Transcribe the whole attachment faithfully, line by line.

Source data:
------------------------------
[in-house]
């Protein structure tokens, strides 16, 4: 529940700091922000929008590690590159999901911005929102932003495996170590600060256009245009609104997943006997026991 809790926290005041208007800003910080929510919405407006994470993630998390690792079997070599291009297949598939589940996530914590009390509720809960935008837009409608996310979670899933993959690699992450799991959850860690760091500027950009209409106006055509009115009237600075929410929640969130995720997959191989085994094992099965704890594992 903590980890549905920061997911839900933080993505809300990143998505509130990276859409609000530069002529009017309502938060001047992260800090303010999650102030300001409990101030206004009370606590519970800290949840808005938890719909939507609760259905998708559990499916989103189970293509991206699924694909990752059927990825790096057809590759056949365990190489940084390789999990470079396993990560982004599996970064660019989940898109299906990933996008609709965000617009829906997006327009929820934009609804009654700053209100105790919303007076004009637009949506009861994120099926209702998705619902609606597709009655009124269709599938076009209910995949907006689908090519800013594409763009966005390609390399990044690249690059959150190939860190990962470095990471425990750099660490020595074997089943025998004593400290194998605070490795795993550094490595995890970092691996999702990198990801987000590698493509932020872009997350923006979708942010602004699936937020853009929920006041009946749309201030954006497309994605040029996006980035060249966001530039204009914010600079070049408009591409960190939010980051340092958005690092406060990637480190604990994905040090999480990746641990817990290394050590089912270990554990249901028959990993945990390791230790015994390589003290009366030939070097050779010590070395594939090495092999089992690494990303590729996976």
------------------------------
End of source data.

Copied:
[in-house]
């Protein structure tokens, strides 16, 4: 529940700091922000929008590690590159999901911005929102932003495996170590600060256009245009609104997943006997026991 809790926290005041208007800003910080929510919405407006994470993630998390690792079997070599291009297949598939589940996530914590009390509720809960935008837009409608996310979670899933993959690699992450799991959850860690760091500027950009209409106006055509009115009237600075929410929640969130995720997959191989085994094992099965704890594992 903590980890549905920061997911839900933080993505809300990143998505509130990276859409609000530069002529009017309502938060001047992260800090303010999650102030300001409990101030206004009370606590519970800290949840808005938890719909939507609760259905998708559990499916989103189970293509991206699924694909990752059927990825790096057809590759056949365990190489940084390789999990470079396993990560982004599996970064660019989940898109299906990933996008609709965000617009829906997006327009929820934009609804009654700053209100105790919303007076004009637009949506009861994120099926209702998705619902609606597709009655009124269709599938076009209910995949907006689908090519800013594409763009966005390609390399990044690249690059959150190939860190990962470095990471425990750099660490020595074997089943025998004593400290194998605070490795795993550094490595995890970092691996999702990198990801987000590698493509932020872009997350923006979708942010602004699936937020853009929920006041009946749309201030954006497309994605040029996006980035060249966001530039204009914010600079070049408009591409960190939010980051340092958005690092406060990637480190604990994905040090999480990746641990817990290394050590089912270990554990249901028959990993945990390791230790015994390589003290009366030939070097050779010590070395594939090495092999089992690494990303590729996976």